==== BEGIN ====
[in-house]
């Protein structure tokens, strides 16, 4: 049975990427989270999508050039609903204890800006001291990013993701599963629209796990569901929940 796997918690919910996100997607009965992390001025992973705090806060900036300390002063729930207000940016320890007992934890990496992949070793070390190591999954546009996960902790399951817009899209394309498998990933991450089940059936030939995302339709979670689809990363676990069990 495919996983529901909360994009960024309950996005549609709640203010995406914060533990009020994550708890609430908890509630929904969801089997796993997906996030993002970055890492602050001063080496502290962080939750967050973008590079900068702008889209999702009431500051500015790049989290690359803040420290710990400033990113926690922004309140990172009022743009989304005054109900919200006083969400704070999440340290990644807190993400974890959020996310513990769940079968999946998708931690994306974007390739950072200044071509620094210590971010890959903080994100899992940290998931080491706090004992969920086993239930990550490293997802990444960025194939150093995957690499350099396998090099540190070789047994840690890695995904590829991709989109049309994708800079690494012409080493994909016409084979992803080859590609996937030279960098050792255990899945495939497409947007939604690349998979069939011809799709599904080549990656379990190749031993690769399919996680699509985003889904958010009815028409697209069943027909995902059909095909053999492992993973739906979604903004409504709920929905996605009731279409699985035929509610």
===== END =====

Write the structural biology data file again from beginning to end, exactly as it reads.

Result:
[in-house]
């Protein structure tokens, strides 16, 4: 049975990427989270999508050039609903204890800006001291990013993701599963629209796990569901929940 796997918690919910996100997607009965992390001025992973705090806060900036300390002063729930207000940016320890007992934890990496992949070793070390190591999954546009996960902790399951817009899209394309498998990933991450089940059936030939995302339709979670689809990363676990069990 495919996983529901909360994009960024309950996005549609709640203010995406914060533990009020994550708890609430908890509630929904969801089997796993997906996030993002970055890492602050001063080496502290962080939750967050973008590079900068702008889209999702009431500051500015790049989290690359803040420290710990400033990113926690922004309140990172009022743009989304005054109900919200006083969400704070999440340290990644807190993400974890959020996310513990769940079968999946998708931690994306974007390739950072200044071509620094210590971010890959903080994100899992940290998931080491706090004992969920086993239930990550490293997802990444960025194939150093995957690499350099396998090099540190070789047994840690890695995904590829991709989109049309994708800079690494012409080493994909016409084979992803080859590609996937030279960098050792255990899945495939497409947007939604690349998979069939011809799709599904080549990656379990190749031993690769399919996680699509985003889904958010009815028409697209069943027909995902059909095909053999492992993973739906979604903004409504709920929905996605009731279409699985035929509610």